In practice the conditioning stimuli (CS) cannot always be arbitrary and there may be restrictions on the possible types of conditioning stimuli. The range of possible conditioning stimuli may well be reflected or be limited by those to be found in the animals natural environment.

Laboratory experiments on behaviour must be treated with some care as they may not represent changes that are possible within the natural environment of the animal.

E.3.6 Outline the role of inheritance and learning in the development of birdsong in young birds.

Quote: Learning permits the immediate satisfaction of communicative needs without recourse to the tedious process of selection over several generations (Lemon & Hertzog 1969, The vocal behaviour of the cardinals and pyrrhuloxias in Texas, Condor, 71 (1): 1-15

Male birds use song as a means of communication whether singing to attract the attention of females or signaling their territorial boundaries. Bird song has been studied to determine the role of genetics (inheritance) and the environment (learning) in the development of this important communication method by birds.

The study of bird song has a long history but was greatly advanced with the introduction of the sound spectrograph. The sonograms produced allow analysis of song such that the following conclusions might be drawn:

 

Example: White crown sparrow ( Zonotrichia leucophrys)

Distribution: North America

Adult song begins around 200-250 days after hatching

Song is a plaintive whistle followed by some trills in the range of 3-4 Kilo hertz

Dialect: The song is subject to local (geographic) variations

Song begins with an innate species specific template song which is then modified to the adult song through experiences.

 

 

The White crown sparrow song has an innate component and a learned component the advantage of which is:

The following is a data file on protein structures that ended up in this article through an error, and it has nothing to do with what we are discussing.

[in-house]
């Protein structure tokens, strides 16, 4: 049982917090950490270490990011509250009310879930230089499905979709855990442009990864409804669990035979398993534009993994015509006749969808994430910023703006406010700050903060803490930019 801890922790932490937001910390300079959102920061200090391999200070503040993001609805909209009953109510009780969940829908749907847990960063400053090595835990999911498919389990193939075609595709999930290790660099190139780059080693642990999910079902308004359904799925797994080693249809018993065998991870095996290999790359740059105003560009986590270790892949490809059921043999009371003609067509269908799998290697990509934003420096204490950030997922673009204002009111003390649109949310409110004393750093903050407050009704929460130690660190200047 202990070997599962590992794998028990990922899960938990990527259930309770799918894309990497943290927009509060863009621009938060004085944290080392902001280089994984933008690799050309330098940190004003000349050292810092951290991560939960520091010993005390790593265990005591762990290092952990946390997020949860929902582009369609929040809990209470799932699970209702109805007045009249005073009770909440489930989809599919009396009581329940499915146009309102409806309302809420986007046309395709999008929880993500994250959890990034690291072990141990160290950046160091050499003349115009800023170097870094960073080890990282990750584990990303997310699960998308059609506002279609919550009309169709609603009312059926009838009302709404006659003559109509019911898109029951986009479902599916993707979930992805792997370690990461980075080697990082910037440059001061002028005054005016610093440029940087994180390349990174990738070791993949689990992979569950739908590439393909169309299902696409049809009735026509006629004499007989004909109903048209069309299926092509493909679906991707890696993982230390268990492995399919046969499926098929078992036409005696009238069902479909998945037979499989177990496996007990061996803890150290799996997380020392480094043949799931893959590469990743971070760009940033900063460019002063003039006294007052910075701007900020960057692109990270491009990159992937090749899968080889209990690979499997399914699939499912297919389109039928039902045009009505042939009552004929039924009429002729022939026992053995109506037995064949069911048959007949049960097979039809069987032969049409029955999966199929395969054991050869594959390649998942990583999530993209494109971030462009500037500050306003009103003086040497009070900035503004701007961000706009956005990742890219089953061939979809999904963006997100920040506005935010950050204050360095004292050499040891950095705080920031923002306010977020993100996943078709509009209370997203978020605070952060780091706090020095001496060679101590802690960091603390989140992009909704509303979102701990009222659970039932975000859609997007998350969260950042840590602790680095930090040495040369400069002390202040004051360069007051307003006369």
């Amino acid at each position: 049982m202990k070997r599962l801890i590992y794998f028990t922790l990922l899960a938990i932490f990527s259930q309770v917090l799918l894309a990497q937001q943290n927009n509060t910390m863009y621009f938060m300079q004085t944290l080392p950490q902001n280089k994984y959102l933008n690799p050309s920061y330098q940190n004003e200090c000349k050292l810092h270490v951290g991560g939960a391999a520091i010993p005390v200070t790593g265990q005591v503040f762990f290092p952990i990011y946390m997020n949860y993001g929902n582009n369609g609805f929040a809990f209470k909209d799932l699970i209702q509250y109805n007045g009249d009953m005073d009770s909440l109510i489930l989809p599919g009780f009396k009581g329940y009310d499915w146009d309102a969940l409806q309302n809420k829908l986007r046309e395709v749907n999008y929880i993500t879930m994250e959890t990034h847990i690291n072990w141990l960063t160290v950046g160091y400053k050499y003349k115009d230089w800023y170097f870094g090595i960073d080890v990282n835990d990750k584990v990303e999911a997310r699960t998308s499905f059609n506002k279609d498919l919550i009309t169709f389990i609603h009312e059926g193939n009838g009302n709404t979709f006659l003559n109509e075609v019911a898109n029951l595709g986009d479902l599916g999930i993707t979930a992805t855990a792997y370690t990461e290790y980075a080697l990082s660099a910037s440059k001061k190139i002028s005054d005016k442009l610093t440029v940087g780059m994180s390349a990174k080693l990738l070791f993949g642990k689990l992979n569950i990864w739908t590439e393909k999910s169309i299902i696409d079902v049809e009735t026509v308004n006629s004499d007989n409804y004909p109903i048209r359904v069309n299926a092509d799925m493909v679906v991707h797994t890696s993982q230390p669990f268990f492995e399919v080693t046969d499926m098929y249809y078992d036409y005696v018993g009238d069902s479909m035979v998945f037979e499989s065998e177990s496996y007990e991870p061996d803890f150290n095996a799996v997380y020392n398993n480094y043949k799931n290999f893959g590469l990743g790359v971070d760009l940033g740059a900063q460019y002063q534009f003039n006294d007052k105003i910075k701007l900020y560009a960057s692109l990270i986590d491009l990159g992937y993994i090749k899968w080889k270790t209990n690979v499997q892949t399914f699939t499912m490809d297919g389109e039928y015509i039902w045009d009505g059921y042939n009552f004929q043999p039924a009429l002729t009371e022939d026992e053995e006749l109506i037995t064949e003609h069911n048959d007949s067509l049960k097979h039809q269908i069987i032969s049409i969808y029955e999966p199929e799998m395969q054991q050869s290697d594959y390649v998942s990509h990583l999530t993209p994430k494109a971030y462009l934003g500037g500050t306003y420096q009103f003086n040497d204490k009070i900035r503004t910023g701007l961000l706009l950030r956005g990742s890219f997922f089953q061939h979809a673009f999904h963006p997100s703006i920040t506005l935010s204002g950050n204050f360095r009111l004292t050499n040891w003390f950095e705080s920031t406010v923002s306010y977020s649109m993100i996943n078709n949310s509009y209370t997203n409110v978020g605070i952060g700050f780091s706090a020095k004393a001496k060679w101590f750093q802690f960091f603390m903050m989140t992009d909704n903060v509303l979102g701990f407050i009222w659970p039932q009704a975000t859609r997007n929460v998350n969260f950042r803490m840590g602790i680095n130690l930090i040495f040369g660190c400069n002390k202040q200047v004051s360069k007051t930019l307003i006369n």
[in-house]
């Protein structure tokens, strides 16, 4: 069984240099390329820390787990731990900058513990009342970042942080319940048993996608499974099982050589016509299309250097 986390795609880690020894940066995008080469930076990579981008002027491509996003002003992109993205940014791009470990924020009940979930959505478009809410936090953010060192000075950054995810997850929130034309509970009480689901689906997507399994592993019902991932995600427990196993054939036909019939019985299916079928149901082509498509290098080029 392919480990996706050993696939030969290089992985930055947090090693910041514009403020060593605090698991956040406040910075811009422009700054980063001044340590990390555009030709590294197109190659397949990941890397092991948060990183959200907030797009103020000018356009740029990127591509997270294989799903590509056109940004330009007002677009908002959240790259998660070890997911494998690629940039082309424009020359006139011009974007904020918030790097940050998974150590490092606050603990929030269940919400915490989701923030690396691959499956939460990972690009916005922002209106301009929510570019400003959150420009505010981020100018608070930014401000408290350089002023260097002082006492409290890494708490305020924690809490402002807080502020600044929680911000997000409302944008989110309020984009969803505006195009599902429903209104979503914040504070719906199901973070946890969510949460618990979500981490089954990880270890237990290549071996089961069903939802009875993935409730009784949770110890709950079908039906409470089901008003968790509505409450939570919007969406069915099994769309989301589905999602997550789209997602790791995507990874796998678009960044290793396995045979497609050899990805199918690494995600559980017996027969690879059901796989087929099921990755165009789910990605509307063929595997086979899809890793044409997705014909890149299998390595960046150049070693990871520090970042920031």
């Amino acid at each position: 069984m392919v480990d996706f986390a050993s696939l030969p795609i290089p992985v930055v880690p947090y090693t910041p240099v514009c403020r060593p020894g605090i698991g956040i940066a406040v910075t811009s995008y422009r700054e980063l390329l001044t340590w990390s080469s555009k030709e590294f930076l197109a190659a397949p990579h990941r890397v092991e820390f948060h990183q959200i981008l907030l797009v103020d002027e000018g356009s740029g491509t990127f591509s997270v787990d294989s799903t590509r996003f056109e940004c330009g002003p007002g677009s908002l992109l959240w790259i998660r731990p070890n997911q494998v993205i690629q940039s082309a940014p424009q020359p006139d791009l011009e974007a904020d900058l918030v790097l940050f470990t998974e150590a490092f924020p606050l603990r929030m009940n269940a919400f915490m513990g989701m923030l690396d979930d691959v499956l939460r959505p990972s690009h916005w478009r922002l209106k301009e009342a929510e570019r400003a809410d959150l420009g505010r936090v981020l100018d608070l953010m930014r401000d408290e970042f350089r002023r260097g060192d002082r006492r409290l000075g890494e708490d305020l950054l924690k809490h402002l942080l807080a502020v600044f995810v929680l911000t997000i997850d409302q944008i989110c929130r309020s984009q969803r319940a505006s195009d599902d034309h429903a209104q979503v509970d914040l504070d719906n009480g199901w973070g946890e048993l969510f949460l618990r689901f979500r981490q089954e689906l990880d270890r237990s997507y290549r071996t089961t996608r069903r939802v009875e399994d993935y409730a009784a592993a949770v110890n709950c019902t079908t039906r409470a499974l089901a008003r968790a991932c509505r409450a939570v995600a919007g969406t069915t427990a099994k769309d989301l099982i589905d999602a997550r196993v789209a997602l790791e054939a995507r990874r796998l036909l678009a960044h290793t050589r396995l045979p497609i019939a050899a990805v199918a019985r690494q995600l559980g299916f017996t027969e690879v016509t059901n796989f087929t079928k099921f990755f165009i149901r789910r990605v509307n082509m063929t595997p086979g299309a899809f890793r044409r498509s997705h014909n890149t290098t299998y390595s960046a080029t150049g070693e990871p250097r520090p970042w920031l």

More detailed analysis:

white crown analysis

 

(a)The newly hatched bird is  capable of a crude version of the adult song called the ‘template’.If another species of bird sings at this stage the hatchling rejects this song being so different to the ‘template’ inherited song. Here is the influence of the innate behaviour which reject modification of 'other species' songs.

(b) There is critical period in which exposure to the white sparrow adult song initiates a ‘listening period’ in which the young does not sing but listens to the adult song. This demonstrates the learned behaviour as this period allows the fledgling to modify its song to the local dialect. This provides the bird with a level of flexibility in its behaviour.

(c) The young bird starts with the template song and listens to the adults singing. This listening period is a learning period in which the bird modifies the template to the sub song. 

d) The young bird now begins to sing the sub song which is now fine tuned to match that of adult birds in the same location.

In summary:

Click4Biology: E3 Innate and learned behaviour

E3 Innate and learned behaviour

E.3.1 Distinguish between innate and learned behaviour.

E.3.2 Design experiments to investigate innate behaviour in invertebrates.

E.3.3 Analyse data from invertebrate behaviour experiments in terms of the effect on chances of survival and reproduction.

E.3.4 Discuss how the process of learning can improve the chance of survival.

E.3.5 Outline Pavlov's experiments into conditioning of dogs.

E.3.6 Outline the role of inheritance and learning in the development of birdsong in young birds.